Redskins' pass rush fails late
November, 13, 2013
By John Keim | ESPN.com
Bruce Kluckhohn/Bruce KluckhohnWashington linebacker Brian Orakpo's sack on Vikings quarterback Christian Ponder in the first quarter on Sunday was the only sack the Redskins recorded in the game.
It’s a pass rusher’s dream: a double-digit lead in the second half, providing a chance to focus on rushing the passer and picking up a sack. Or two.
The Redskins have been presented with those situations in each of the past three games. They haven’t feasted.
The Redskins led Denver by 14 points in the third quarter and lost. They led San Diego by 10 in the fourth quarter and surrendered the lead before winning in overtime. And they blew a 13-point third-quarter lead at Minnesota. What could have been a good stretch for the Redskins turned into a frustrating one, with two losses.
“We let those leads go,” Redskins linebacker Ryan Kerrigan said. “That’s disappointing because that’s a situation we want. We want them to be in obvious pass situations and we weren’t able to capitalize defensively.”
You can’t just blame the defense. In each of those games the offense also did not do its job. Against Denver, after the Broncos cut the lead to seven the Redskins responded with two first downs on their next five drives (and one turnover). Against San Diego the Redskins managed one first down on their next drive following the Chargers’ cutting it to three points. And, against Minnesota they managed one first down in three of their last four drives of the game. They need to respond better.
But here are the passing numbers of opposing quarterbacks the past three weeks when the Redskins lead by 10 or more points: 15-for-19, 153 yards, two touchdowns and one sack. Yes, they’ve faced Denver’s Peyton Manning and San Diego’s Philip Rivers, two of the NFL’s best. But Christian Ponder went 6-for-6 with a touchdown against them, too.
And, when the Redskins have led in the second half the past three games quarterbacks have completed 29-of-42 passes for 331 yards, three touchdowns, one sack and an interception.
“Teams haven’t gone away with what they’re going to do in the second half,” Redskins linebacker Brian Orakpo said. “You get those situations where you get a team that says, ‘Screw it we’ll start chucking the ball up left and right.’ Teams are sticking to their game plans, establishing the run, a little play action. It’s rare to see that. [Usually] you get teams that are down and they get pass happy.”
Orakpo is right; Denver ran the ball on five of its next 11 plays after falling behind by 14. Minnesota passed the ball on six of its nine plays after trailing by 13, but the threat of running back Adrian Peterson enabled the play-action to still work. Ponder hurt them by extending plays, too; the Redskins rushed six and played man on his 14-yard run late in the third quarter.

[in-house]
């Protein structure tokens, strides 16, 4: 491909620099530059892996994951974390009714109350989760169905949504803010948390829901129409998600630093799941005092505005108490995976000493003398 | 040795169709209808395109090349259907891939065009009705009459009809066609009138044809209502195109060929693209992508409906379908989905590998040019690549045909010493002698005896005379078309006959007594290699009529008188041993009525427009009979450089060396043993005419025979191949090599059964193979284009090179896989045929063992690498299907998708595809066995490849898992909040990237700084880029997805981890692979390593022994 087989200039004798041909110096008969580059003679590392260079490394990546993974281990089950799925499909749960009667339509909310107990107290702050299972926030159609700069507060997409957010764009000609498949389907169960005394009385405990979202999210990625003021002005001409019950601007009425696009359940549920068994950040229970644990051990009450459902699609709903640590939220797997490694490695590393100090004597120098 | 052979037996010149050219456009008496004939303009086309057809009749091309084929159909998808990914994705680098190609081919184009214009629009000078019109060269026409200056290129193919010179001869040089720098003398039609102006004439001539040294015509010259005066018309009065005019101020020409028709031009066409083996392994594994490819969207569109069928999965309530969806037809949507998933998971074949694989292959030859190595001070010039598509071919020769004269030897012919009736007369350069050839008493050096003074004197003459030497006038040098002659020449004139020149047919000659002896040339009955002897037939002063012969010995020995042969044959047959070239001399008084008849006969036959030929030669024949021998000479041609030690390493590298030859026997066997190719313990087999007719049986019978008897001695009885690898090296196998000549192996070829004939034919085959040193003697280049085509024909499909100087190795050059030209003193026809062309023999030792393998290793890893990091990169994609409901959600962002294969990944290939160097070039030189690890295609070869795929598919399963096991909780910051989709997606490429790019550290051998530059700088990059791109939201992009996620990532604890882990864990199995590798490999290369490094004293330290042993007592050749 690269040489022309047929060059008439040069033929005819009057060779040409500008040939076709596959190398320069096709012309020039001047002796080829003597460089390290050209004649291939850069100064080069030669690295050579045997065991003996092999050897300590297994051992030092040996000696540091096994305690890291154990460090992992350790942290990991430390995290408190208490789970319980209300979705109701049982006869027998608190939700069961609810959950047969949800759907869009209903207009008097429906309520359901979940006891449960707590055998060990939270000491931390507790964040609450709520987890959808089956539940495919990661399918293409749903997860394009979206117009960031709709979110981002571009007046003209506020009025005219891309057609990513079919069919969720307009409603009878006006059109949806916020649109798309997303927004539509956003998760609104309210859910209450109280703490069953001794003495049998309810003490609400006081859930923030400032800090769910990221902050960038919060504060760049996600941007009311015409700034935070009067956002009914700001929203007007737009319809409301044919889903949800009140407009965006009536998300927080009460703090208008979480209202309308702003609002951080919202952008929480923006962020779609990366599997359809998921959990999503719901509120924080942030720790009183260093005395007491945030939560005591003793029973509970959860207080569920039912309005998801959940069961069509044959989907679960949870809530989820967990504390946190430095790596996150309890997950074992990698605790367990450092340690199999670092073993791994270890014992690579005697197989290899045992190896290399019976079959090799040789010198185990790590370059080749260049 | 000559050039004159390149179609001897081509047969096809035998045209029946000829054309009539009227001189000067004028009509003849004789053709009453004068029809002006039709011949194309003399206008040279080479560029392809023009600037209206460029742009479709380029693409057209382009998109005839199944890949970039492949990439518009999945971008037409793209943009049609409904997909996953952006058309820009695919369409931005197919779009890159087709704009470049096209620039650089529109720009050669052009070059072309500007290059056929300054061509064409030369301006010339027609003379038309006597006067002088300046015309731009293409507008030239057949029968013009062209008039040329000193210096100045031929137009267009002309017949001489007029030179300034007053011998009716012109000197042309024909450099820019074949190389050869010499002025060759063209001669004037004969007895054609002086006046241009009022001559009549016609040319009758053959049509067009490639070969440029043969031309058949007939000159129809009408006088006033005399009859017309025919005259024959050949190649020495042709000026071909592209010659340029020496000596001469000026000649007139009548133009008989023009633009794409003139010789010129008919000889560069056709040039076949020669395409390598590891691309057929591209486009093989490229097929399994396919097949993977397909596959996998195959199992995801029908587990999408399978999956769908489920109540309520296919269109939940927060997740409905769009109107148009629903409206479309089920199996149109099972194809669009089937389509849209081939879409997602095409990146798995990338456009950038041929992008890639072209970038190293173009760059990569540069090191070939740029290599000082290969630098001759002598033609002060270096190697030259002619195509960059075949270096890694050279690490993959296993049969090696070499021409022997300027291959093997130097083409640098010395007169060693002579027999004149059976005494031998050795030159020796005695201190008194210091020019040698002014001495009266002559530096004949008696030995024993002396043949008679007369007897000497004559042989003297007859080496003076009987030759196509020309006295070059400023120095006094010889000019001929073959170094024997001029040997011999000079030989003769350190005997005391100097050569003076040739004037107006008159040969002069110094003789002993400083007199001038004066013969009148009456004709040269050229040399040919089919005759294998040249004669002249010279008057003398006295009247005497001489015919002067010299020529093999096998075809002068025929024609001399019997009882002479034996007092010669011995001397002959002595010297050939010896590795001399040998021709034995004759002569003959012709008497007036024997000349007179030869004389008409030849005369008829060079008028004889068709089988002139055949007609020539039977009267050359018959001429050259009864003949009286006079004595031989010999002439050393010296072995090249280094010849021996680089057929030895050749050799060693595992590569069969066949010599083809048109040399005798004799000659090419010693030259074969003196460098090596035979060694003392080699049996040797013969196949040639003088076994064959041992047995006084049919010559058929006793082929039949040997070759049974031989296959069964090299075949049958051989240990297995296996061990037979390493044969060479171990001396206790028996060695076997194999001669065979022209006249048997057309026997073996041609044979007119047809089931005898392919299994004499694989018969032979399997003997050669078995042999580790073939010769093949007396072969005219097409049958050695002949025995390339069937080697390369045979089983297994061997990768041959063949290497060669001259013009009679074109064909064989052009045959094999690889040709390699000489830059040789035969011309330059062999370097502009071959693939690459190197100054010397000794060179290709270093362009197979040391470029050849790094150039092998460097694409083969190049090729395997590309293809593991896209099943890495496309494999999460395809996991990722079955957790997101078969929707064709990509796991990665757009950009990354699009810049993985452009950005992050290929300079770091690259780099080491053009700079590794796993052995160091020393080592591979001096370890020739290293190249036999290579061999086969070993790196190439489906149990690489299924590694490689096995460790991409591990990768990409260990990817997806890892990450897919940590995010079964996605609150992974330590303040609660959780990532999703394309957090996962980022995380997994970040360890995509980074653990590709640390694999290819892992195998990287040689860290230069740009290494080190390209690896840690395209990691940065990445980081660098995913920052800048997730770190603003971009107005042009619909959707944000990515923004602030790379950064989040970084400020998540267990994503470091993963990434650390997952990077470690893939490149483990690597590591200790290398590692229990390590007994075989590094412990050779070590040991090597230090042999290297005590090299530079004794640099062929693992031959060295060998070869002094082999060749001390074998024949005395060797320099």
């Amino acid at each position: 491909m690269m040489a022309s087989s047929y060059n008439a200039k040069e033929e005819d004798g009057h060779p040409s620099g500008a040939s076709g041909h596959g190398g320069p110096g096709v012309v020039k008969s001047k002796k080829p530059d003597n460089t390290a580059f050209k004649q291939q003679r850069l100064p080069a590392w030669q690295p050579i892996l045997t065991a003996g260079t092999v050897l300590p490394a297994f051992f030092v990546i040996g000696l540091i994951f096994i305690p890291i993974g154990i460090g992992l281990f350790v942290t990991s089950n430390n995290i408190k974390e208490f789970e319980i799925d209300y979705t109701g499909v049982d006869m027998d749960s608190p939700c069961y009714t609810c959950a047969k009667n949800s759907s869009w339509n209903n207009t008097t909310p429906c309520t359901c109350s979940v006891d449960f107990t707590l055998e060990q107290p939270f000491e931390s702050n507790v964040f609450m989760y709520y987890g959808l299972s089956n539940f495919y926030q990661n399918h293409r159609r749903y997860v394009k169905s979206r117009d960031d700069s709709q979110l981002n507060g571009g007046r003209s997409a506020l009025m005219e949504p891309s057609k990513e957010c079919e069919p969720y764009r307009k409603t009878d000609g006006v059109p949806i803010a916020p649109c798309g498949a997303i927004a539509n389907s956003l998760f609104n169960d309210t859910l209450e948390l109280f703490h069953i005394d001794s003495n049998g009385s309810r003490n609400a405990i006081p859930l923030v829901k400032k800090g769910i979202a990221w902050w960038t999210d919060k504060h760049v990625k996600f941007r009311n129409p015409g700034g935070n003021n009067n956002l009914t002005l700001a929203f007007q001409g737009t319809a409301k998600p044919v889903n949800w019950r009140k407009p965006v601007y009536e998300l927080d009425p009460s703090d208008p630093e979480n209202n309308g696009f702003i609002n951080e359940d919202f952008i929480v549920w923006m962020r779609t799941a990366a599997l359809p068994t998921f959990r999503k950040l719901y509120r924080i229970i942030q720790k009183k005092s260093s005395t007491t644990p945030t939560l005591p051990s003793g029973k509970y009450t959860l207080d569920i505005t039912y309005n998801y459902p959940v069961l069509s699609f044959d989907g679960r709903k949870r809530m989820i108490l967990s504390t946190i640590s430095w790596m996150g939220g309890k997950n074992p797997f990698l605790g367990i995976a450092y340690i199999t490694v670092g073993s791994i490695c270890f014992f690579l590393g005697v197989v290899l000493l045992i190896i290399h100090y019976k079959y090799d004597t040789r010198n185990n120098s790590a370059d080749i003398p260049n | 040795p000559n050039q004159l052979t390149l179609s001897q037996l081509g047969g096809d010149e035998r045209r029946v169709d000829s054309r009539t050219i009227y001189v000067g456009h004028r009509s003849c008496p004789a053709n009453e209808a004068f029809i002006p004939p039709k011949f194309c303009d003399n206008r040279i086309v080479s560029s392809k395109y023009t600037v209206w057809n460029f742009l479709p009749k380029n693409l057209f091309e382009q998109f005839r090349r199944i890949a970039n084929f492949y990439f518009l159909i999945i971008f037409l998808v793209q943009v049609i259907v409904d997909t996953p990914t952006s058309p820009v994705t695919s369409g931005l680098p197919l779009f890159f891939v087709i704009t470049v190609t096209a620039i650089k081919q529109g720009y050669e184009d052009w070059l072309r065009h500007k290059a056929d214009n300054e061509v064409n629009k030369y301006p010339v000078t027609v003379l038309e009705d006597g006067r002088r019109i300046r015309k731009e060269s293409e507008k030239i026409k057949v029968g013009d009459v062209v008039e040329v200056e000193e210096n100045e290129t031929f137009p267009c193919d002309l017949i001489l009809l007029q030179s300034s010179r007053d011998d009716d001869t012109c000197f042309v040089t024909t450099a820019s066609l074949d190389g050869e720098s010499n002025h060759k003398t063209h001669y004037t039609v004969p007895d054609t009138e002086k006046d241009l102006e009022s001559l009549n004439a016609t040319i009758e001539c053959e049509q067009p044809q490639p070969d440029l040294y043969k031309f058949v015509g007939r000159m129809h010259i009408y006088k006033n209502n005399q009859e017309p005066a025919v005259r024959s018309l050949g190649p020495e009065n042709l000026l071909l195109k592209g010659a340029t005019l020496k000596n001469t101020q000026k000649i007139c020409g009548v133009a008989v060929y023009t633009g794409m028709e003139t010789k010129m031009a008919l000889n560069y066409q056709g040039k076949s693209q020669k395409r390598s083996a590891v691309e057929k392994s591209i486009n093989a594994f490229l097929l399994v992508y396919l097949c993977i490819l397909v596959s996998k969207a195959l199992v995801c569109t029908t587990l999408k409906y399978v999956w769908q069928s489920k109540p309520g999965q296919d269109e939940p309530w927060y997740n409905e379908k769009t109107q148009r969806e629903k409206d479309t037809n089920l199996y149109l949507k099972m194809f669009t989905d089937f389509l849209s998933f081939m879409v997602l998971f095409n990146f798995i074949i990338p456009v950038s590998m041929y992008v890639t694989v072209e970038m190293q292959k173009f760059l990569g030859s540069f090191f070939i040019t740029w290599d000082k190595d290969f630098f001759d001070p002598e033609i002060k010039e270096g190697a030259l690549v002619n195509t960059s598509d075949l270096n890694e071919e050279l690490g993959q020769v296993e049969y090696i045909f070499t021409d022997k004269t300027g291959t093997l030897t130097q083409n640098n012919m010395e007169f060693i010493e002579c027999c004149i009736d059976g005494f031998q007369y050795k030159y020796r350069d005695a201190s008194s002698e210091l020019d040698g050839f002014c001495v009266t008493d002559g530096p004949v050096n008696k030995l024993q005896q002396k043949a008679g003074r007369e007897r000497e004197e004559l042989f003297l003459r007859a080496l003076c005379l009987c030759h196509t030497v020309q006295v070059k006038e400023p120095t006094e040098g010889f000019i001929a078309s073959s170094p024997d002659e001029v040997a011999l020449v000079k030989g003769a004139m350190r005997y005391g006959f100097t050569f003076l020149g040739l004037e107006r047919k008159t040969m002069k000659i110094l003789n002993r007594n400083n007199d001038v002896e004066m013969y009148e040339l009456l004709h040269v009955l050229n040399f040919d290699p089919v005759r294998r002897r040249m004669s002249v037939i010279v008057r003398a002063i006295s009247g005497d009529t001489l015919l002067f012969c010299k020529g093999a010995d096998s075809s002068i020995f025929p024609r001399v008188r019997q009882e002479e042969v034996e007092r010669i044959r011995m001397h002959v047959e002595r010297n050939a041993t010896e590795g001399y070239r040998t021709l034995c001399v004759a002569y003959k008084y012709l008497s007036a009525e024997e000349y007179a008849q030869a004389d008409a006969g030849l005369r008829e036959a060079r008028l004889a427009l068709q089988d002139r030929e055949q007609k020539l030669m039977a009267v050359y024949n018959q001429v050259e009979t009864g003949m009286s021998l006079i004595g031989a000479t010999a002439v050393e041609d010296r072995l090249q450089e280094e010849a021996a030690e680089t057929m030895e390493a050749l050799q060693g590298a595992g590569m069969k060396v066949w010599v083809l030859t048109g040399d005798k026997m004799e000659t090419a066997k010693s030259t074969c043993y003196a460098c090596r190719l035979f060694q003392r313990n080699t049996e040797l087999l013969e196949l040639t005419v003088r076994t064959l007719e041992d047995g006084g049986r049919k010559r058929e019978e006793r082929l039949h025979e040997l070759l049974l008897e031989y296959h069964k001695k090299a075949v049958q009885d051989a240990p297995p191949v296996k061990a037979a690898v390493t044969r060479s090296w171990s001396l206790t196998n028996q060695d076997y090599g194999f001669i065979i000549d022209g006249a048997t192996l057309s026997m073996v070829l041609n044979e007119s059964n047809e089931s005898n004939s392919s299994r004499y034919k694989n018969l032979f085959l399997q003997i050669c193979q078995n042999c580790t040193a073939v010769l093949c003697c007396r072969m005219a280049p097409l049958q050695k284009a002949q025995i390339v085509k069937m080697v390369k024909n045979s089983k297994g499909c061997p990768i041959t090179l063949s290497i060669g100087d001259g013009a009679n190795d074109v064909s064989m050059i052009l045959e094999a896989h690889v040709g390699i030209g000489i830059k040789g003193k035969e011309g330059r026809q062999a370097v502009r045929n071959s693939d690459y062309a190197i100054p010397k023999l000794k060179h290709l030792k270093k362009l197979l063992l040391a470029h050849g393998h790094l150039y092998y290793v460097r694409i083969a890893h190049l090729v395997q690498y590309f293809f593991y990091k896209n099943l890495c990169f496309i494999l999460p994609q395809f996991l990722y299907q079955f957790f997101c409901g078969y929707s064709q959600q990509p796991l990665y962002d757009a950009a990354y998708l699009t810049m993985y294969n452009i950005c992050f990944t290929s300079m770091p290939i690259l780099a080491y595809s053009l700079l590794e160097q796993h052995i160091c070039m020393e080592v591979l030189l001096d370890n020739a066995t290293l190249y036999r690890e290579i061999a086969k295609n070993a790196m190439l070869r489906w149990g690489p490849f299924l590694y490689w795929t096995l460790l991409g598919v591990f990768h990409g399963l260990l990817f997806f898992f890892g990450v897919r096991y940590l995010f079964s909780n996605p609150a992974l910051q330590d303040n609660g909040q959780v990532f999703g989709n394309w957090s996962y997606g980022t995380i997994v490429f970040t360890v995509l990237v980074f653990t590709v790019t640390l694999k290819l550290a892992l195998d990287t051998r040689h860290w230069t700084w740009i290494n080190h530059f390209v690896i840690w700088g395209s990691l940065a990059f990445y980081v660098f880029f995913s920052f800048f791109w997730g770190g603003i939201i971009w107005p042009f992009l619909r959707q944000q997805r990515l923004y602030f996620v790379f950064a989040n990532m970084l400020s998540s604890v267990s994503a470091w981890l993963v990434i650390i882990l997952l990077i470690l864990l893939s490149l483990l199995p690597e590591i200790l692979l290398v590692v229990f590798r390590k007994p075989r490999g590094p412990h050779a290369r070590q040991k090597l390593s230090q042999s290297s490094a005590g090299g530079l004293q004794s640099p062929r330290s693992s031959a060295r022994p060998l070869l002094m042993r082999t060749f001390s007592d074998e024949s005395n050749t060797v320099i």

“To their credit it worked,” Orakpo said of the Vikings. “They stuck to the game plan and they didn’t panic. It almost came off like they weren’t down at all. We weren’t able to take off like me and Ryan wanted to.”
But the Redskins only hit Minnesota’s quarterbacks once on the last 14 pass drops. They did not hit Manning after the 21-7 lead. They did hit Rivers once and sacked him another time. In general, though, the pressure hasn’t been there.
In many cases, teams have attacked the Redskins with quick three-step drops and throws. Washington has tried to run stunts and blitzes, but the quick throws negate them. They ran an occasional stunt against the Vikings on a third and six, but Ponder unloaded the ball in 2.1 seconds; so by the time Orakpo raced inside the pass was gone. Another time on third down Ponder threw in 1.3 seconds for a first down. Manning and Rivers threw quickly as well, but there were downs when both held the ball a little longer (on the sack of Rivers, he had the ball for 4.4 seconds because of sound man-to-man coverage). The answer typically is quick pressure inside, as the Redskins' offense has felt. But quick throws hurt there, too.
That means the coverage must buy the rush more time. The Redskins played more zone versus Minnesota, in part most likely to help defend Peterson better when he tries to bounce wide, and the Vikings pounced with quick throws to open areas.
“When you’re stunting you need them to hold the ball a half second or two longer,” Orakpo said.
Of course, defenses have pressured Washington on seemingly quick passes. Griffin was sacked in 2.4 seconds and then 2.8 seconds on consecutive plays in the third quarter last week -- not necessarily instant pressure, but certainly quick. So it can be done. Ponder escaped some pressure, but he did have a few drops where after 2.8 seconds he still faced no pressure.
If the Redskins want to turn their season around they must improve with their four-man rushes in particular.
“I’m surprised by it last week because we had them in situations we wanted them,” Kerrigan said. “We were up 27-14 and their backs were against the wall. As a pass rusher that’s a situation you dream of. That was disappointing to let that lead go. That’s the game Rak and I and everyone on the defense wants.”
A lot of it comes back to an inability to stop teams on third downs. In those three games, when playing with the lead in the second half, the Redskins have allowed six of 11 third downs to be converted. That goes back to pressure -- and coverage, too. The offense must be more consistent to help, but at some point the defense needs to do it themselves.
“If we were satisfied ,we would have won those games in the second half,” Redskins coach Mike Shanahan said. “So that’s what we’re talking about. What do you have to do to improve in that area? You’ve got to get better on third downs.”